Video | Agriculture | Confidence | Economy | Energy | Employment | Finance | Media | Property | RBNZ | Science | SOEs | Tax | Technology | Telecoms | Tourism | Transport | Search

 


NZ building work activity edges up in June quarter

NZ building work activity edges up in June quarter, house-building flat

By Paul McBeth

Sept. 3 (BusinessDesk) - New Zealand building work edged up in the second quarter as increased activity in non-residential construction offset flat activity in housing.

The volume of building work put in place rose a seasonally adjusted 1 percent in the three months ended June 30, slowing from a 15 percent pace in the March quarter, according to Statistics New Zealand. That was led by a 2.5 percent lift in non-residential construction activity, while residential activity was unchanged having climbed 14 percent in the March quarter.

The value of work rose 1.8 percent across all buildings to $3.8 billion in the quarter, with a 3.1 percent increase in non-residential work to $1.44 billion and a 1 percent gain in residential values to $2.33 billion.

"The trend for residential building work has been rising for 11 quarters, and is now 68 percent higher than the most recent low point in the September 2011 quarter," Statistics NZ said in its report. "However, it is still 7 percent lower than the series maximum in the June 2004 quarter."

Construction has been seen as a major driver for New Zealand's economy as the Canterbury rebuild hits its peak momentum, while a shortage of housing in Auckland stokes building activity in the country's biggest city. That's underpinned strong issuance of buildings consents through the June quarter, a pace which was maintained in July, according to government figures.

Today's figures show Canterbury building activity was worth $970 million in the June quarter, up 5.6 percent in the quarter and adding to the 24 percent jump in the March period.

On an unadjusted basis, new residential dwelling work rose 34 percent to $1.86 billion in the quarter from the same period a year earlier, and non-residential work was up 12 percent to $1.43 billion. All building work was up 23 percent to $3.76 billion.

On an annual basis, new dwelling work was up 29 percent to $6.87 billion, and non-residential rose 3.2 percent to $5.19 billion, for an 18 percent lift across all buildings to $13.85 billion.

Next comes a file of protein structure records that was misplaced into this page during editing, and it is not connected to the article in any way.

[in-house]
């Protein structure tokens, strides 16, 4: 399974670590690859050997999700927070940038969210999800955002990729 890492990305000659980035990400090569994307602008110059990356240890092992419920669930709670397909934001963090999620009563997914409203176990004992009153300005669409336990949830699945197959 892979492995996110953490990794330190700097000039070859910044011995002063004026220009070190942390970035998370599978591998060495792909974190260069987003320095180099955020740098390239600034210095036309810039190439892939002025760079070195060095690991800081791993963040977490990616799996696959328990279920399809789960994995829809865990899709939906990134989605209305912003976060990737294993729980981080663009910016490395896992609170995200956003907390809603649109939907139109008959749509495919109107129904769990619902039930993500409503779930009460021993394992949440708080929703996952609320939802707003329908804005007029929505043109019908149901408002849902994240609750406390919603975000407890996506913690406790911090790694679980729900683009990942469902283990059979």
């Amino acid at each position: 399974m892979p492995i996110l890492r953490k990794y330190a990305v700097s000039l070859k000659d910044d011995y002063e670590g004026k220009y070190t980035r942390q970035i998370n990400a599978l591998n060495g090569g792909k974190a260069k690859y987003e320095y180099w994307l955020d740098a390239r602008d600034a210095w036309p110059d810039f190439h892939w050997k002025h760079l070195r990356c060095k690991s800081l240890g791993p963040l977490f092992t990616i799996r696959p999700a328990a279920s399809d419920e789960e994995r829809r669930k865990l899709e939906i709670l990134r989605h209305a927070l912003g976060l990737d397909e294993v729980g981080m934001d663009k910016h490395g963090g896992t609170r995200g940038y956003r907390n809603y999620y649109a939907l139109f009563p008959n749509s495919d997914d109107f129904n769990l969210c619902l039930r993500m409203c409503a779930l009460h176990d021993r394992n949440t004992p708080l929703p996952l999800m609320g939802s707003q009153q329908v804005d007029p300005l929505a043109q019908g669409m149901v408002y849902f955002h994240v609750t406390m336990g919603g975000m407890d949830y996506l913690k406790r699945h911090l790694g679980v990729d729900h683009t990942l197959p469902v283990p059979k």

(BusinessDesk)

© Scoop Media

 
 
 
 
 
Business Headlines | Sci-Tech Headlines

 

Half Full: Dairy Payouts Steady, Cash Will Be Tight

Industry body DairyNZ is advising farmers to focus on strong cashflow management as they look ahead to the 2015-16 season following Fonterra's half-year results announcement today. More>>

ALSO:

First Union: Cotton On Plans To Use “Tea Break” Law

“The Prime Minister reassured New Zealanders that ‘post the passing of this law, will you all of a sudden find thousands of workers who are denied having a tea break? The answer is absolutely not’... Cotton On is proposing to remove tea and meal breaks for workers in its safety sensitive distribution centre. How long before other major chains try and follow suit?” More>>

ALSO:

Scoop Business: NZ-Korea FTA Signed Amid Spying, Lost Sovereignty Claims

A long-awaited free trade agreement between New Zealand and South Korea has been signed in Seoul by Prime Minister John Key and the Korean president, Park Geun-hye. More>>

ALSO:

PM Visit: NZ And Viet Nam Agree Ambitious Trade Target

New Zealand and Viet Nam have agreed an ambitious target of doubling two-way goods and service trade to around $2.2 billion by 2020, Prime Minister John Key has announced. More>>

ALSO:

Scoop Business: NZ Economy Grows 0.8% In Fourth Quarter

The New Zealand economy expanded in the fourth quarter as tourists drove growth in retailing and accommodation, and property sales increased demand for real estate services. More>>

ALSO:

Scoop Business: RBNZ’s Wheeler Keeps OCR On Hold, No Rate Hikes Ahead

The Reserve Bank has removed the prospect of future interest rate hikes from its forecast horizon as a strong kiwi dollar and cheap oil hold down inflation, and the central bank ponders whether to lower its assessment of where “neutral” interest rates should be. The kiwi dollar gained. More>>

ALSO:

Get More From Scoop

 
 
 
 
 
 
 
 
 
Business
Search Scoop  
 
 
Powered by Vodafone
NZ independent news